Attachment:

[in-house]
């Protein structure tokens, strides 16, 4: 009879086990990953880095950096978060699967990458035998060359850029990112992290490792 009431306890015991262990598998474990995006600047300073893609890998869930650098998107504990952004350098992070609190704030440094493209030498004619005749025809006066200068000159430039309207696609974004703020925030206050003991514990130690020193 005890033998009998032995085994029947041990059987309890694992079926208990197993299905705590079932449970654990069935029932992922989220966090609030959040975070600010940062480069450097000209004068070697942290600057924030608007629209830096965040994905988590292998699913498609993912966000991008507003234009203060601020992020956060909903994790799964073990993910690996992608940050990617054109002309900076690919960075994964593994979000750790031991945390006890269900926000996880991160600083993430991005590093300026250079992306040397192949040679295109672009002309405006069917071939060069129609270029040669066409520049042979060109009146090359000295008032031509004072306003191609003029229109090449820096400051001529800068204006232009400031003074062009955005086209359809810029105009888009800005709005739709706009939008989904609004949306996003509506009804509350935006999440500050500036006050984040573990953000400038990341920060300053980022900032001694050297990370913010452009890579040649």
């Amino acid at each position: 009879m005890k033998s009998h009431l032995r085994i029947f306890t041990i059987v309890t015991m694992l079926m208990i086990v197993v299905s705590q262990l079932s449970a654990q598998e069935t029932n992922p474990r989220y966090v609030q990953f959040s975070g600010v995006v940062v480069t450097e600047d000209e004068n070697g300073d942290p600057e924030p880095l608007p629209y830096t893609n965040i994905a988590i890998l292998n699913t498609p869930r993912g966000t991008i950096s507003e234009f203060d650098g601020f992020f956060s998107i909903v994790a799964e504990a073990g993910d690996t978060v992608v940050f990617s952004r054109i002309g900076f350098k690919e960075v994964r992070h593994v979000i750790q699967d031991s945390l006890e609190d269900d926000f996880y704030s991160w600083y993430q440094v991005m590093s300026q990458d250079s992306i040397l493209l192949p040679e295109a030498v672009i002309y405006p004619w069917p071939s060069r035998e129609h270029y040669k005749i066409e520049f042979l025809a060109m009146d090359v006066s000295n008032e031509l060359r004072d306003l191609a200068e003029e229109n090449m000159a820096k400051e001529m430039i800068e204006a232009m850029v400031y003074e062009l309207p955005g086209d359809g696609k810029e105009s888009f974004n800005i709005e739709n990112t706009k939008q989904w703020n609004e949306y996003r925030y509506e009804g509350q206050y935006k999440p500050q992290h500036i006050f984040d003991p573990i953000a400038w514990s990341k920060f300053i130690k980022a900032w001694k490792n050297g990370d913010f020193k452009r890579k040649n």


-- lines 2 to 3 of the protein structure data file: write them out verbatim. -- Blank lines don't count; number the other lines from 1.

């Protein structure tokens, strides 16, 4: 009879086990990953880095950096978060699967990458035998060359850029990112992290490792 009431306890015991262990598998474990995006600047300073893609890998869930650098998107504990952004350098992070609190704030440094493209030498004619005749025809006066200068000159430039309207696609974004703020925030206050003991514990130690020193 005890033998009998032995085994029947041990059987309890694992079926208990197993299905705590079932449970654990069935029932992922989220966090609030959040975070600010940062480069450097000209004068070697942290600057924030608007629209830096965040994905988590292998699913498609993912966000991008507003234009203060601020992020956060909903994790799964073990993910690996992608940050990617054109002309900076690919960075994964593994979000750790031991945390006890269900926000996880991160600083993430991005590093300026250079992306040397192949040679295109672009002309405006069917071939060069129609270029040669066409520049042979060109009146090359000295008032031509004072306003191609003029229109090449820096400051001529800068204006232009400031003074062009955005086209359809810029105009888009800005709005739709706009939008989904609004949306996003509506009804509350935006999440500050500036006050984040573990953000400038990341920060300053980022900032001694050297990370913010452009890579040649």
């Amino acid at each position: 009879m005890k033998s009998h009431l032995r085994i029947f306890t041990i059987v309890t015991m694992l079926m208990i086990v197993v299905s705590q262990l079932s449970a654990q598998e069935t029932n992922p474990r989220y966090v609030q990953f959040s975070g600010v995006v940062v480069t450097e600047d000209e004068n070697g300073d942290p600057e924030p880095l608007p629209y830096t893609n965040i994905a988590i890998l292998n699913t498609p869930r993912g966000t991008i950096s507003e234009f203060d650098g601020f992020f956060s998107i909903v994790a799964e504990a073990g993910d690996t978060v992608v940050f990617s952004r054109i002309g900076f350098k690919e960075v994964r992070h593994v979000i750790q699967d031991s945390l006890e609190d269900d926000f996880y704030s991160w600083y993430q440094v991005m590093s300026q990458d250079s992306i040397l493209l192949p040679e295109a030498v672009i002309y405006p004619w069917p071939s060069r035998e129609h270029y040669k005749i066409e520049f042979l025809a060109m009146d090359v006066s000295n008032e031509l060359r004072d306003l191609a200068e003029e229109n090449m000159a820096k400051e001529m430039i800068e204006a232009m850029v400031y003074e062009l309207p955005g086209d359809g696609k810029e105009s888009f974004n800005i709005e739709n990112t706009k939008q989904w703020n609004e949306y996003r925030y509506e009804g509350q206050y935006k999440p500050q992290h500036i006050f984040d003991p573990i953000a400038w514990s990341k920060f300053i130690k980022a900032w001694k490792n050297g990370d913010f020193k452009r890579k040649n």